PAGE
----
Perhaps if one learns to love and cherish one's inner self, the child that dwells within our inmost core, one is less irritated by its expression in another. If we cannot trust it in ourselves, we cannot trust it in others. If we fear or loathe it in us, we cannot respect it in others. Artists have to take delight in their own selves to remain creative, to keep developing. This innocence is vital for our well-being. Self-loathing is destructive. Who knew it better than Rabindranath Tagore?

There is no content without an extended context in which it is embedded, and there is a profound illusion in thinking that your you-ness and my me-ness are totally unrelated entities. Every encounter between my 'I' and your 'You' is a process; we are for ever in an inner-outer continuum. I am not 'an arrogant woman out there'; there is not such a great distance between your first person and mine as you imagine. I wrote what I wrote, because of what I found others had written, because of the hiatuses I found in their accounts. I have given you the story.

Finally, I would register my disagreement with the facile sentiment that 'loke jare baro bole baro shei hoy'. This is a tawdry maxim. Loke to anek kichhu-i bole, anek-ke mathay tole jara mathay tolar jogyo noy. People elevate many to grandeur, who do not deserve it - look at the popular support so many ruthless dictators manage to command. I would prefer to ground my attitude towards greatness on a better foundation than 'loke jare bole'.

Ketaki Kushari Dyson

[Article:'Rabindranath Tagore at the University of Costa Rica' by Sol Argüello Scriba]

I came across this article amidst an extremely hectic schedule involving my profession, which is research in theoretical physics. But I couldn't help but to write a few words in response to this rare originality in feeling, on the part of the author. Abiding with the time constraint that I am in right now, I would make this letter a short one, albeit would highly appreciate if anyone is interested in a broader and deeper discussion in the future. Dear author, I am a Bengali -- Tagore's sect. And probably it is quite needless to mention that I perspire of Tagore, or at least try to do so. You were absolutely right in apprehending the immense impact that Tagore still has (and I dare say, will ever have) in the psychical setup for every Indians, and especially that of the Bengalis. What we always tell in our mother tongue is that there is absoultely no particular feeling, no emotion that Rabindranath has not gone through in his gamut of experience and has not put the bowl in front of us, for us to taste and admire. But what really makes me shiver and obviuosly delighted is to think and imagine the effect of his intellectual fragrance which might rake the young and budding minds in the streets of Costa Rica. Your article was a revelation, a real doorway towards the appreciation of Rabindranath's art in the so-distant lands of South America. I convey you my utmost regards for your effort in popularising our poet, or rather the poet of the world. Possibly one great reason for which you can feel his pulse is the common universal bondage of passion which links mankind, and binds together an entity so far, with the blistering red soils of Bolpur. As I wrote at the very beginning, I am in dirth of time right now, so let me conclude with two particular inquiries from you. Have you ever heard the songs of Rabindranath and have seen his paintings? If you haven't, please take care to do so. If there is one single thing which will immortalise him, then those are his songs, most of whom were actually tuned by the poet himself. As for his paintings, I and many do sincerely believe that he is the best painter of modern India.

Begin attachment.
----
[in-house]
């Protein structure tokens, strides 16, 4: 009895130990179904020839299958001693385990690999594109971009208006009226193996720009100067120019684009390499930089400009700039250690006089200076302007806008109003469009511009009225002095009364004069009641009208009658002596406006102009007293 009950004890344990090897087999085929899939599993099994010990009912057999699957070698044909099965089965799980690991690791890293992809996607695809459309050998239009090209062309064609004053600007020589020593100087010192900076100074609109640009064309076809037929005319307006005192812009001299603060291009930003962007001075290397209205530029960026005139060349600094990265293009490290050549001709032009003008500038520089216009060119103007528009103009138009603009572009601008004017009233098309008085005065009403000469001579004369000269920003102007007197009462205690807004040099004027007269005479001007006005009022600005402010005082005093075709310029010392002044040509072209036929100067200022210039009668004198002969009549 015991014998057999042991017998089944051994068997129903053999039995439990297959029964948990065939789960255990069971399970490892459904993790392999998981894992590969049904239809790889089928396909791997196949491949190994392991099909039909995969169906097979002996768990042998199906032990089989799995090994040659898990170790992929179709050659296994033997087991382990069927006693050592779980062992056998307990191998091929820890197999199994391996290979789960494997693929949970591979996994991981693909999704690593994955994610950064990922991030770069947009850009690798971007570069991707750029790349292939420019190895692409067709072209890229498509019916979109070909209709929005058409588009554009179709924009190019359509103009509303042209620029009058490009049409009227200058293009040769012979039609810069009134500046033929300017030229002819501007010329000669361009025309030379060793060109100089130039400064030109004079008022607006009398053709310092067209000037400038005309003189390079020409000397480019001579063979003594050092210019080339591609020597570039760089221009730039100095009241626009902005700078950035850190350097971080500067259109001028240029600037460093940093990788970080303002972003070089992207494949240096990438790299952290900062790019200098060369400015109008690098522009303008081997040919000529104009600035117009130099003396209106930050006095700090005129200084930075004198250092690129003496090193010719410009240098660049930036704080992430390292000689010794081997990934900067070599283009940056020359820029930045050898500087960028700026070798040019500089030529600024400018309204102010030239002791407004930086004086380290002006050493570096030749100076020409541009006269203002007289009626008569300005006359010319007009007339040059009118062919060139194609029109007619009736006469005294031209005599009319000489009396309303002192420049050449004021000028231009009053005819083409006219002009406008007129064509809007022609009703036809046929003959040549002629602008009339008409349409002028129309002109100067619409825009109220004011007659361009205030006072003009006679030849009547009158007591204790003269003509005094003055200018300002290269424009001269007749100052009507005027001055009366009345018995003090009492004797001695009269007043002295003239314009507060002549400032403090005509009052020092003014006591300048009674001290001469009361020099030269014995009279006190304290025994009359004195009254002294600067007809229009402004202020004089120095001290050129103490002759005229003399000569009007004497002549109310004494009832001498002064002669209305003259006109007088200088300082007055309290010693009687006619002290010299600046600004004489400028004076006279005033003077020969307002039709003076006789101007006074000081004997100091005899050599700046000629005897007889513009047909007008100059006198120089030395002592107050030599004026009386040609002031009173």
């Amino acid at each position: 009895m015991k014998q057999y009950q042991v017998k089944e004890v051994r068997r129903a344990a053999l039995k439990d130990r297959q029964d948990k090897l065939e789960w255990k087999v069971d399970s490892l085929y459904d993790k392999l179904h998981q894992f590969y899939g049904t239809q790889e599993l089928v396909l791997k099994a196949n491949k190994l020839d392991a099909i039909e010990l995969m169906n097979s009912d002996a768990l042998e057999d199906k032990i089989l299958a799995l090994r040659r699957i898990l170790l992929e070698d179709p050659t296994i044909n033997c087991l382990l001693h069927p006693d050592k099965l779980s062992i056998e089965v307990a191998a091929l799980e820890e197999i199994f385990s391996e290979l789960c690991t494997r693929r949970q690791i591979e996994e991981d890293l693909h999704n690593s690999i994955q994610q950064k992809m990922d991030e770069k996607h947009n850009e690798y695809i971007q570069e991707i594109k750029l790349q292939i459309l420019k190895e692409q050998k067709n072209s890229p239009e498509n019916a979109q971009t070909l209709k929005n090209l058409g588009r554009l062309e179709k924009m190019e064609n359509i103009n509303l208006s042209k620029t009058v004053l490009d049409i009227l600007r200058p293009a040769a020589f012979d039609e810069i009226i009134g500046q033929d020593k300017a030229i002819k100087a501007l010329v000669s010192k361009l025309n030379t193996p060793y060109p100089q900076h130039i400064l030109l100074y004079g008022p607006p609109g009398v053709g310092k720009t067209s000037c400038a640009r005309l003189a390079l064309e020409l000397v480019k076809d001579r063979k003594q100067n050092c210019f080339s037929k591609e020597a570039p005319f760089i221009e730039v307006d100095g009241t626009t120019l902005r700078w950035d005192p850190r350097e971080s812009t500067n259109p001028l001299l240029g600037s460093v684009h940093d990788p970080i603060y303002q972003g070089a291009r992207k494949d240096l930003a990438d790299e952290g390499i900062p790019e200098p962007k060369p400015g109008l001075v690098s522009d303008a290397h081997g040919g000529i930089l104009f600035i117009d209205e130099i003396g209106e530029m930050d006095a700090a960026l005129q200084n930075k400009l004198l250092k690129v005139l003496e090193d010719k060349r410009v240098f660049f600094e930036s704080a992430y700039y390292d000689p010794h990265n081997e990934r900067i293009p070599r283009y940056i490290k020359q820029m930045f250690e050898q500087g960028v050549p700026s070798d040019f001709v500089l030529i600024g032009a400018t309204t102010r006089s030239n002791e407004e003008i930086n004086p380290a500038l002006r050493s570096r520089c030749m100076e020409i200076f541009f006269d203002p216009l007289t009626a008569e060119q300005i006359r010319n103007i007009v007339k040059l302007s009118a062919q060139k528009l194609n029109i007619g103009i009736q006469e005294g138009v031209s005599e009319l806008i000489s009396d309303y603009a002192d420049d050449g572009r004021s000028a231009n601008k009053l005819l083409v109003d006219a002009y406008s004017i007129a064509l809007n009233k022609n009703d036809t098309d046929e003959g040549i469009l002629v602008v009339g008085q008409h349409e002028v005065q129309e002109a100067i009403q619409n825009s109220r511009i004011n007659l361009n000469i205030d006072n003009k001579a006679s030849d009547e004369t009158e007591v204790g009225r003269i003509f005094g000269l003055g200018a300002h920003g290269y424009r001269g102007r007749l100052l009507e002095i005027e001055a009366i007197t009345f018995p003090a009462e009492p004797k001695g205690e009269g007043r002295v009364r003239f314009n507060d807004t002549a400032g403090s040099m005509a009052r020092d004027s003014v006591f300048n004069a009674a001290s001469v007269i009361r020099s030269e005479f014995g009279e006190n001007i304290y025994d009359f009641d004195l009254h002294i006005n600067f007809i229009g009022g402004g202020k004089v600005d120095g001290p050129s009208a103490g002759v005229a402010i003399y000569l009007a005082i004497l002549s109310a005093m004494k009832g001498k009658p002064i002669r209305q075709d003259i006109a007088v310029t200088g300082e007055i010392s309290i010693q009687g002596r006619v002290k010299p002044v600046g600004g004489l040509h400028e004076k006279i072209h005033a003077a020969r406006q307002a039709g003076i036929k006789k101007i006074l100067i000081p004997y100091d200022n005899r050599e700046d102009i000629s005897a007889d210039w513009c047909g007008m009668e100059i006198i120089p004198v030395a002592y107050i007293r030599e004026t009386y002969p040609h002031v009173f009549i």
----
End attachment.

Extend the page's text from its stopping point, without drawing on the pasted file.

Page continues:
Dr. Amit Kumar Chattopadhyay (akc@mpipks-dresden.mpg.de)

Many, many thanks for the Tagore links. The Spring 2001 issue of The Kenyon Review [The Stand, in UK], is a double-issue to celebrate the works of Nobel Prize winners. The first selections are of Tagore's poetry from the last years of his life and of the few conversations and correspondence he exchanged with Albert Einstein. (I noted with interest that the West continually portrayed Tagore as the inscrutable mystic Einstein as the brilliant, scientific one. It took considerable effort on the part of the editors, Wendy Barker and Saranindranath Tagore, to get at a more accurate and complete portrayal of both men.) The entire text of this issue of the Kenyon Review is available free for download, or for $13 from the publishers. Go to www.kenyonreview.org. By the way, this issue also includes "54 University Avenue, Yangon" by Amitav Ghosh.